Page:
Do you want to be a piano teacher who has students that can’t wait for lesson day? If so, then play some games with your beginners this year!
To help you out, my Throwback Thursdays for the rest of the month will feature some tried and true (free) games that will engage our beginning students.
Quarter note hunt has been one of my students’ most popular games. It is so easy and fast. Students dart around the room looking for certain rhythm cards, and they have so much fun. Your beginner students will really learn rhythm names fast when they play this game! They also learn that the names remain the same no matter what direction the stem faces.
There is not much planning, the rules are simple, and all you need is a few minutes to cut out and fold the cards. Plus, it is black and white and saves ink.
Print the pages on sturdy card stock and do not laminate the cards. Fold in the middle like a tent card with the note showing on one side. After folding, the cards sit up like a tent. (See the picture above.)
Hide the cards in easy-to-find places around the room. (Do not hide too well, or students will not find them!)
Tell your student that you have hidden note “cards” all over the room. The student’s job is to find and collect the ones with quarter notes (or whatever note you want to work on) as quickly as possible. Depending on how much time you have, you can play again, collecting a different rhythm.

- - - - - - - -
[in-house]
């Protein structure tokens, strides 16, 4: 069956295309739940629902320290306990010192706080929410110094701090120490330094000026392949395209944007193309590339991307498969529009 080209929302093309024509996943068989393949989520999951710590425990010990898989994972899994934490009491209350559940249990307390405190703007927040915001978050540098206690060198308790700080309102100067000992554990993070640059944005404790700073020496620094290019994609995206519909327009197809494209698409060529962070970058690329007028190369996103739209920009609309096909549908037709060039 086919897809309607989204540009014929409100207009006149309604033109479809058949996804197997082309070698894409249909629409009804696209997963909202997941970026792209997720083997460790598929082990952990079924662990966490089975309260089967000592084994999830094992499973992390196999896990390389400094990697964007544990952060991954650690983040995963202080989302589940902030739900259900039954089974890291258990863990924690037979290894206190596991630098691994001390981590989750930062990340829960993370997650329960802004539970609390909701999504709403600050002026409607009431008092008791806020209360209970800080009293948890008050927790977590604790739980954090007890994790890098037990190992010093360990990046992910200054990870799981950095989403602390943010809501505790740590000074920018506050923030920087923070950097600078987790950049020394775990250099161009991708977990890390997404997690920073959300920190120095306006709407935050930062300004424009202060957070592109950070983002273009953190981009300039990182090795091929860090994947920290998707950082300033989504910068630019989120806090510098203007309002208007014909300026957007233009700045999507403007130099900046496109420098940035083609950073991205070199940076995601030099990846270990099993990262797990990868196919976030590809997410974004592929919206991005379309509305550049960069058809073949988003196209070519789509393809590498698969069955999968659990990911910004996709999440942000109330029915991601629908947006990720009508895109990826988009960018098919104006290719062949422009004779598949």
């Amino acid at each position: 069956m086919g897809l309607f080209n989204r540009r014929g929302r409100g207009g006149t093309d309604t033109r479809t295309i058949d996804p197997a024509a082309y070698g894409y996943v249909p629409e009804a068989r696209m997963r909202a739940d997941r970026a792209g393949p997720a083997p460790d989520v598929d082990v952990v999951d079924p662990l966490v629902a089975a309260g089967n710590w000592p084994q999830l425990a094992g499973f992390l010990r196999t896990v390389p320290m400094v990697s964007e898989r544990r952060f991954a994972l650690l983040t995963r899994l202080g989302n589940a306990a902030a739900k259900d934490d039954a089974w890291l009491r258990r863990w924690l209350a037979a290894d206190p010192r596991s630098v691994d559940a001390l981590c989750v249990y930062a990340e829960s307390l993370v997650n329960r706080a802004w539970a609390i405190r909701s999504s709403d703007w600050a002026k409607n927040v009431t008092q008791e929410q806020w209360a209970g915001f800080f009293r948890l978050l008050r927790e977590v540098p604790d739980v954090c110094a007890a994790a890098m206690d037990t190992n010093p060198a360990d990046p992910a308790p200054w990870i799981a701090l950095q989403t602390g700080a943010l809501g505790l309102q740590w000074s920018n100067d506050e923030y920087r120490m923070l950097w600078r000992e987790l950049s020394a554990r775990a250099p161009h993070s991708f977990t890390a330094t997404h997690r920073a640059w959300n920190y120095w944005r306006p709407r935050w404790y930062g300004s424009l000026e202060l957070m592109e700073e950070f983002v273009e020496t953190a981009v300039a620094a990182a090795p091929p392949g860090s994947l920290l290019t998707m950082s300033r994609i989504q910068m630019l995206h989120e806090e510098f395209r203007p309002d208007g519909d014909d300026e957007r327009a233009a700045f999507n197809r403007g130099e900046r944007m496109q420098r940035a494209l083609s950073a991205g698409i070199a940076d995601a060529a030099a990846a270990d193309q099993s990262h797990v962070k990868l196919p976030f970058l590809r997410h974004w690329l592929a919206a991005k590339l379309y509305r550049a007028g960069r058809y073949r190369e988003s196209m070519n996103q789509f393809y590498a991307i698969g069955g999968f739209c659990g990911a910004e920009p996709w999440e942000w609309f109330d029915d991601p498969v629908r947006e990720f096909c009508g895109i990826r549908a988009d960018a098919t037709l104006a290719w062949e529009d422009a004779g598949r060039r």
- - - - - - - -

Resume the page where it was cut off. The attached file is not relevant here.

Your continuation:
This is also an excellent activity to introduce a new note to beginning students.
- Use a timer to see how many quarter notes they can find in 2 minutes.
- Label some containers with the notes so that students can sort the notes as they collect them. This is great fun for the younger ones.
- To quickly learn to recognize rhythm note names
- To distinguish between various rhythm values
- To learn that stems can go up or down but the note name remains the same
- To introduce rhythm names to beginners
- Early childhood to grade 2 or 3, depending on how challenging you make it
I like this game so much, I even made some holiday versions, and a version with notes on the staff! It’s one of those “perfect for the piano lesson” games because it is fast, one child can play alone, and they really learn something. Plus it’s free and doesn’t even use much ink! So if you haven’t tried it, I hope you give it a try. Another teacher, Cecilly, sent me the idea for this game, and of course it has been used in many forms over the years. If you have a variation your students love, please leave it in a comment!